Skip to main content

Michael Jackson Estate Sued for $10 Million in Breach of Contract Action

December 02, 2013

Posted in Business Litigation, Litigation Strategies

OLYMPUS DIGITAL CAMERAAlthough Michael Jackson died in 2009, new lawsuits against the deceased international pop star’s estate continue to come forward in light of Jackson’s continued strong record sales. In October one of Jackson’s most famous producers, Quincy Jones, sued Jackson’s estate and Sony Music for $10 million alleging a breach of contract and breach of the covenant of good faith and fair dealing.

The lawsuit arose from the use of Jackson’s work after his death. Jackson’s estate allegedly entered into contracts to allow several republications of works that Jones had originally produced. The works were authorized for Cirque du Soleil productions and several soundtracks and albums.

Jones alleges that his contract with Jackson’s production company, now MJJ, in 1978 and 1985 provided him with the right to be the first to remix or re-edit the recordings and also required that any use of the master recordings required his consent and a certain percentage of the royalties from the remixes.

Jones’ lawsuit states that he was denied his right to remix or re-edit the recordings, and also denied additional compensation when MJJ entered into an agreement with Sony to share profits of the master recordings and divert revenues as profits instead of royalties to deny Quincy payment. The lawsuit alleges that this attempt to avoid paying Quincy proper royalties violated the covenant of good faith and fair dealing.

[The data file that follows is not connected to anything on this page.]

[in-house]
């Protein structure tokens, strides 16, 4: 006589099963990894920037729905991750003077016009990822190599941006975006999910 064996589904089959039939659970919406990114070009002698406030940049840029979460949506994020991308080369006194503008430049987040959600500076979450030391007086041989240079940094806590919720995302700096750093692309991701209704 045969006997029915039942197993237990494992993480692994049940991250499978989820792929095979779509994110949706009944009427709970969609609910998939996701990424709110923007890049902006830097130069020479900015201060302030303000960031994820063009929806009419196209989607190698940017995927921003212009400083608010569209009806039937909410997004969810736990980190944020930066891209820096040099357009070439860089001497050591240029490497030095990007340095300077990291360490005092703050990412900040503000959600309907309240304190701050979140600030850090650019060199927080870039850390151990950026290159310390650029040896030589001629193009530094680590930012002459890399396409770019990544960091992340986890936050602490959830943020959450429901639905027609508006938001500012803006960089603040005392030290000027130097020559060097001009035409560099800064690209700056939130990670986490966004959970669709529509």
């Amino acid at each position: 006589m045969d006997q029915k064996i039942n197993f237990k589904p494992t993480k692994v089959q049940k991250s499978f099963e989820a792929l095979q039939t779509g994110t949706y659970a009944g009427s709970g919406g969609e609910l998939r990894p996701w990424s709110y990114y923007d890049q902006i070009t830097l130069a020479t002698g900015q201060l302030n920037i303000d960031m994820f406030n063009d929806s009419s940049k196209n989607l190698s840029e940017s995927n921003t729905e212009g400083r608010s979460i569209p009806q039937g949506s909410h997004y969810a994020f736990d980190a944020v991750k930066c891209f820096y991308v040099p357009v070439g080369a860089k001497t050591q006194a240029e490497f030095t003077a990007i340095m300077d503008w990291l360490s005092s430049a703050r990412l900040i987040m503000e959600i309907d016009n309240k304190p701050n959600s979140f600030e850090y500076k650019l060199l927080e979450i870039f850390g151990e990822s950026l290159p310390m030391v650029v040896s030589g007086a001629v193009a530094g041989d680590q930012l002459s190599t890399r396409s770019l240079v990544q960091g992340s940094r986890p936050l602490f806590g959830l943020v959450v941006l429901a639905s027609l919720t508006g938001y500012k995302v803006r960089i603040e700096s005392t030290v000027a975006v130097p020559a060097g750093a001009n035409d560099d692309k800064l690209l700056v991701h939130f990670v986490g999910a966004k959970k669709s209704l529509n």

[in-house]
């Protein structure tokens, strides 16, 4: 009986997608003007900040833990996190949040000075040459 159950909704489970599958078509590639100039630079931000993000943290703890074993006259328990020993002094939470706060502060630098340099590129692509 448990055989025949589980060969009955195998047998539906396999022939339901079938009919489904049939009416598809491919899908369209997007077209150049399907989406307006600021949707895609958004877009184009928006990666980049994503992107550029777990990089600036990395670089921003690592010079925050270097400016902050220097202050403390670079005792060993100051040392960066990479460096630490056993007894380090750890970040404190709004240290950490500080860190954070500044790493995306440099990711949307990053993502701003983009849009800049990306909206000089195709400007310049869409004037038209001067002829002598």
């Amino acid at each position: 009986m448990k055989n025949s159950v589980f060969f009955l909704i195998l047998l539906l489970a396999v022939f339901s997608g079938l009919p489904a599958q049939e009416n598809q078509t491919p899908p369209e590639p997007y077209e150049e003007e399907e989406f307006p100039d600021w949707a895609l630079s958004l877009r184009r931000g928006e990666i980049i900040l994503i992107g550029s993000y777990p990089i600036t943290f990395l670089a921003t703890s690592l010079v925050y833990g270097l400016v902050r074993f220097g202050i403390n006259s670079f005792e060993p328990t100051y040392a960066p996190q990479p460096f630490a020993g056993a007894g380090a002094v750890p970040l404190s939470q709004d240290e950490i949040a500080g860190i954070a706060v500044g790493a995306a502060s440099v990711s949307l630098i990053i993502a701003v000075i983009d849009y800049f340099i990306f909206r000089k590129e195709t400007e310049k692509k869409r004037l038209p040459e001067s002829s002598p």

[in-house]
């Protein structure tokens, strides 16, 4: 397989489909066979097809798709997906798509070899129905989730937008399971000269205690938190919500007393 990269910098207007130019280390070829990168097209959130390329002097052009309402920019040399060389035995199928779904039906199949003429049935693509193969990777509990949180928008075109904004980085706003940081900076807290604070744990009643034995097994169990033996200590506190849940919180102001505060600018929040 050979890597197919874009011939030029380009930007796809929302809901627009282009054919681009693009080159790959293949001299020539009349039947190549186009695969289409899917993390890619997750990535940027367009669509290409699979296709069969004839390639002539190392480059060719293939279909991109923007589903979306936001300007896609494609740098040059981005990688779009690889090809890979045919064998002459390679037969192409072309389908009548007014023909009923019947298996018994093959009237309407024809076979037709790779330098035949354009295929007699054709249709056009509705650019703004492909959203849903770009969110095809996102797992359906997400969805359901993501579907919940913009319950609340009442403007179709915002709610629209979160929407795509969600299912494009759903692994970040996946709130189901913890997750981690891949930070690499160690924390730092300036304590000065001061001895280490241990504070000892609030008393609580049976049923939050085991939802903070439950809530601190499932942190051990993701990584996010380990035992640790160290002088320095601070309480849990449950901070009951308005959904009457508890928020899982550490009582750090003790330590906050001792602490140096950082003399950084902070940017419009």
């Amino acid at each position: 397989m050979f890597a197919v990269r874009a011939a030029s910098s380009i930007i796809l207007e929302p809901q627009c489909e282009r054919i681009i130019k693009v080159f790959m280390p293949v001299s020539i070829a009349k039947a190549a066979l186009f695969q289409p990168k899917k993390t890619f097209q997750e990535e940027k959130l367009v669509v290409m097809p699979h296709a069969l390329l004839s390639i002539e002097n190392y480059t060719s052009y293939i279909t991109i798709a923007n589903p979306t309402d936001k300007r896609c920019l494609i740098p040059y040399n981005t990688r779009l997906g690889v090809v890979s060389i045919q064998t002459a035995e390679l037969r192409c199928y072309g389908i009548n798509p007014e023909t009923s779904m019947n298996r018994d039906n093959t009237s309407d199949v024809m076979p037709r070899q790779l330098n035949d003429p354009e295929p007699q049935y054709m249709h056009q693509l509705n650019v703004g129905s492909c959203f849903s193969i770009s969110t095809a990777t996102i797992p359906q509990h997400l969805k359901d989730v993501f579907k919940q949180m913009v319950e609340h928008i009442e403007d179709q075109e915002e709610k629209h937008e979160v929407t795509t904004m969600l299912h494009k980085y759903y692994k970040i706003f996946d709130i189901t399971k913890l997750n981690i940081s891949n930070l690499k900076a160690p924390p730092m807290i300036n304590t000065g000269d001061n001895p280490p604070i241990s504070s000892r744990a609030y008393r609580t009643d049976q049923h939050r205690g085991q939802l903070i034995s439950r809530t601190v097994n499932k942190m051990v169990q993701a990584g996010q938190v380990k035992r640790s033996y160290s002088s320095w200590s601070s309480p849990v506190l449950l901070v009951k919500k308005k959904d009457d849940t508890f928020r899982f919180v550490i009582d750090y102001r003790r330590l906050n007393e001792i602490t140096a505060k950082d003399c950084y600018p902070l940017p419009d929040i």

Breach of Contract and the Covenant of Good Faith and Fair Dealing

Generally a contract requires just 3 elements: an offer, acceptance, and consideration. Once all three of these are in place a contract may be binding, even if the contract is not written. However, contractual terms are often much more complex than the contract formed, especially when a party attempts to sneak around the terms of the contract to avoid having to fully pay the other party. In these instances the implied covenant of good faith and fair dealing comes in to play to protect the parties.

The covenant of good faith and fair dealing means that a party cannot attempt to deprive the other party of the benefits of a contract. It is similar to a breach of contract in that it arises from the contract, and involves a partial or substantial failure to perform. However, it is a particular type of contractual breach because in a straightforward breach of contract case one party will usually outright refuse to perform a duty. The use of more subtle clandestine agreements, pretext, and ulterior motives are much more common in violations of the covenant of good faith and fair dealing.

If Quincy’s lawsuit against Jackson is successful, a majority of the damages will likely be based on the violation of the covenant of good faith and fair dealing.

Although Quincy’s $10 million in damages might be hard to believe, this figure is likely a sound estimate based on the income of MJJ’s deals over the past several years. In 2012 alone Michael Jackson’s recordings earned $160 million, and with more albums on the horizons it looks like the king of pop’s estate will continue earning many millions each year.

Orange County Breach of Contract Attorney

If you have are involved in a breach of contract dispute contact an experienced business litigator. Call the Law Offices of Tony T. Liu by calling (714) 415-2007.